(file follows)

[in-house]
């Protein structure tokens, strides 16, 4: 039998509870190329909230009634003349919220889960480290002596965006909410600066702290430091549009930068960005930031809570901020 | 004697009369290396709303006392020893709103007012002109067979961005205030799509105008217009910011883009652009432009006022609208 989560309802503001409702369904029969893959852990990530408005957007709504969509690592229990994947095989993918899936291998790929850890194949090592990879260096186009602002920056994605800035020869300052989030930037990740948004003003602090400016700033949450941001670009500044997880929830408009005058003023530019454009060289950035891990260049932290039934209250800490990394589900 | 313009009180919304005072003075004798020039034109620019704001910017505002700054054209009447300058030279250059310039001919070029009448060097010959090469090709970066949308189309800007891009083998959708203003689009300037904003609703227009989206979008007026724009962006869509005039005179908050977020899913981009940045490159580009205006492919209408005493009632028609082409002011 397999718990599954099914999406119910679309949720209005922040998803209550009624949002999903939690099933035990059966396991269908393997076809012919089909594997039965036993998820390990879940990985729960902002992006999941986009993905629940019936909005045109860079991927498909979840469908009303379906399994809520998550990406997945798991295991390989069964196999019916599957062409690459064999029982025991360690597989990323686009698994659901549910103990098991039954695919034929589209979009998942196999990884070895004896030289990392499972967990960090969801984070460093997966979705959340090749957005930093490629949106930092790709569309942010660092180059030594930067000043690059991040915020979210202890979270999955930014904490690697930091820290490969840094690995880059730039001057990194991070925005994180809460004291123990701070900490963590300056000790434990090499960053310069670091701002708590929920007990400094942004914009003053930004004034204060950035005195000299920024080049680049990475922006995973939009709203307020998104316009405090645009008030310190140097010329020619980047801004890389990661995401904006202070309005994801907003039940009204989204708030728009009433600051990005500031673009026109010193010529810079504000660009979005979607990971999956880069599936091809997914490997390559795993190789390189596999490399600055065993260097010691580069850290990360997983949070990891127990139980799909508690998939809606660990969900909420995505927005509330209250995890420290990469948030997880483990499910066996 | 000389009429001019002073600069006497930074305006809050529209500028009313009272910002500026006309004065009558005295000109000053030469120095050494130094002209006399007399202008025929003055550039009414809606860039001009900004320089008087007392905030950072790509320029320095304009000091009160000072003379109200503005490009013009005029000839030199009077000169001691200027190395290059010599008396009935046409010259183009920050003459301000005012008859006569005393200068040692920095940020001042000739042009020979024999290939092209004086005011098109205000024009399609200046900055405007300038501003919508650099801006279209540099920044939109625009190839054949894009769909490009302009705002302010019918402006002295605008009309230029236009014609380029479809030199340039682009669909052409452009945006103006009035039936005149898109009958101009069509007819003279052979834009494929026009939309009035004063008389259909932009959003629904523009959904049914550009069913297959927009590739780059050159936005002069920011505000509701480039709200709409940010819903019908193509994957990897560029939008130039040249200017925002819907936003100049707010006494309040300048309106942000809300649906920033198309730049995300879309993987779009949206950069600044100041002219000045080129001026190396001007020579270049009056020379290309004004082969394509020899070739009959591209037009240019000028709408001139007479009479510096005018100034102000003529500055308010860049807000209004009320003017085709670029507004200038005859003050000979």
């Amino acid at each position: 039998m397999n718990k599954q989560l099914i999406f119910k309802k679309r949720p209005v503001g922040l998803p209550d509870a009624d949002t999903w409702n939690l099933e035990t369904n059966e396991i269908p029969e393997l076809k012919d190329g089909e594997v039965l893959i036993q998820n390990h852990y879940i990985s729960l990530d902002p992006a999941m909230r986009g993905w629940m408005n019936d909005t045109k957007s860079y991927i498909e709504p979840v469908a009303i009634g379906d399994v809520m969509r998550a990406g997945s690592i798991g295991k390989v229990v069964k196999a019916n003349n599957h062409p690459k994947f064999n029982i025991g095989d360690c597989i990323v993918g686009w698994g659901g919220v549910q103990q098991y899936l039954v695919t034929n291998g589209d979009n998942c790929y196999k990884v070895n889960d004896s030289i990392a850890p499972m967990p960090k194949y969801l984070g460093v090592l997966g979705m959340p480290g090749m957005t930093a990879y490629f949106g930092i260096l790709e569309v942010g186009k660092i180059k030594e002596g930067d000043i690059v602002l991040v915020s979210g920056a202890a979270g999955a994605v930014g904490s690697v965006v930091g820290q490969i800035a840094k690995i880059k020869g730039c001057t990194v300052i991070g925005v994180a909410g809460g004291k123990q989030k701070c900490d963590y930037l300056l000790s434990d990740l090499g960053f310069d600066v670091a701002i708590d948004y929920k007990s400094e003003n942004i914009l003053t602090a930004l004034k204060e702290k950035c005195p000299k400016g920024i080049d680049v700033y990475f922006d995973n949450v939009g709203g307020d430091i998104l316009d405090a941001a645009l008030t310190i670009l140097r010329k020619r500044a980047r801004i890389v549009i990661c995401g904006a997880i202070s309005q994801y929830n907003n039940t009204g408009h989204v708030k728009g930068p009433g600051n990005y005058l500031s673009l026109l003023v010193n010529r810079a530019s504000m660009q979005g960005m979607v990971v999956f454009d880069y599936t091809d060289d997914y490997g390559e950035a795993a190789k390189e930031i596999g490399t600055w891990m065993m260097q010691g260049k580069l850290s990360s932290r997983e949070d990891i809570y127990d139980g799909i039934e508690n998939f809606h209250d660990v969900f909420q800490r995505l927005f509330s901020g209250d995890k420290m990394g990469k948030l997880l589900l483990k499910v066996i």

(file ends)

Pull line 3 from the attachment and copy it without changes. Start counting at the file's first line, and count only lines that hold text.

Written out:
């Amino acid at each position: 039998m397999n718990k599954q989560l099914i999406f119910k309802k679309r949720p209005v503001g922040l998803p209550d509870a009624d949002t999903w409702n939690l099933e035990t369904n059966e396991i269908p029969e393997l076809k012919d190329g089909e594997v039965l893959i036993q998820n390990h852990y879940i990985s729960l990530d902002p992006a999941m909230r986009g993905w629940m408005n019936d909005t045109k957007s860079y991927i498909e709504p979840v469908a009303i009634g379906d399994v809520m969509r998550a990406g997945s690592i798991g295991k390989v229990v069964k196999a019916n003349n599957h062409p690459k994947f064999n029982i025991g095989d360690c597989i990323v993918g686009w698994g659901g919220v549910q103990q098991y899936l039954v695919t034929n291998g589209d979009n998942c790929y196999k990884v070895n889960d004896s030289i990392a850890p499972m967990p960090k194949y969801l984070g460093v090592l997966g979705m959340p480290g090749m957005t930093a990879y490629f949106g930092i260096l790709e569309v942010g186009k660092i180059k030594e002596g930067d000043i690059v602002l991040v915020s979210g920056a202890a979270g999955a994605v930014g904490s690697v965006v930091g820290q490969i800035a840094k690995i880059k020869g730039c001057t990194v300052i991070g925005v994180a909410g809460g004291k123990q989030k701070c900490d963590y930037l300056l000790s434990d990740l090499g960053f310069d600066v670091a701002i708590d948004y929920k007990s400094e003003n942004i914009l003053t602090a930004l004034k204060e702290k950035c005195p000299k400016g920024i080049d680049v700033y990475f922006d995973n949450v939009g709203g307020d430091i998104l316009d405090a941001a645009l008030t310190i670009l140097r010329k020619r500044a980047r801004i890389v549009i990661c995401g904006a997880i202070s309005q994801y929830n907003n039940t009204g408009h989204v708030k728009g930068p009433g600051n990005y005058l500031s673009l026109l003023v010193n010529r810079a530019s504000m660009q979005g960005m979607v990971v999956f454009d880069y599936t091809d060289d997914y490997g390559e950035a795993a190789k390189e930031i596999g490399t600055w891990m065993m260097q010691g260049k580069l850290s990360s932290r997983e949070d990891i809570y127990d139980g799909i039934e508690n998939f809606h209250d660990v969900f909420q800490r995505l927005f509330s901020g209250d995890k420290m990394g990469k948030l997880l589900l483990k499910v066996i």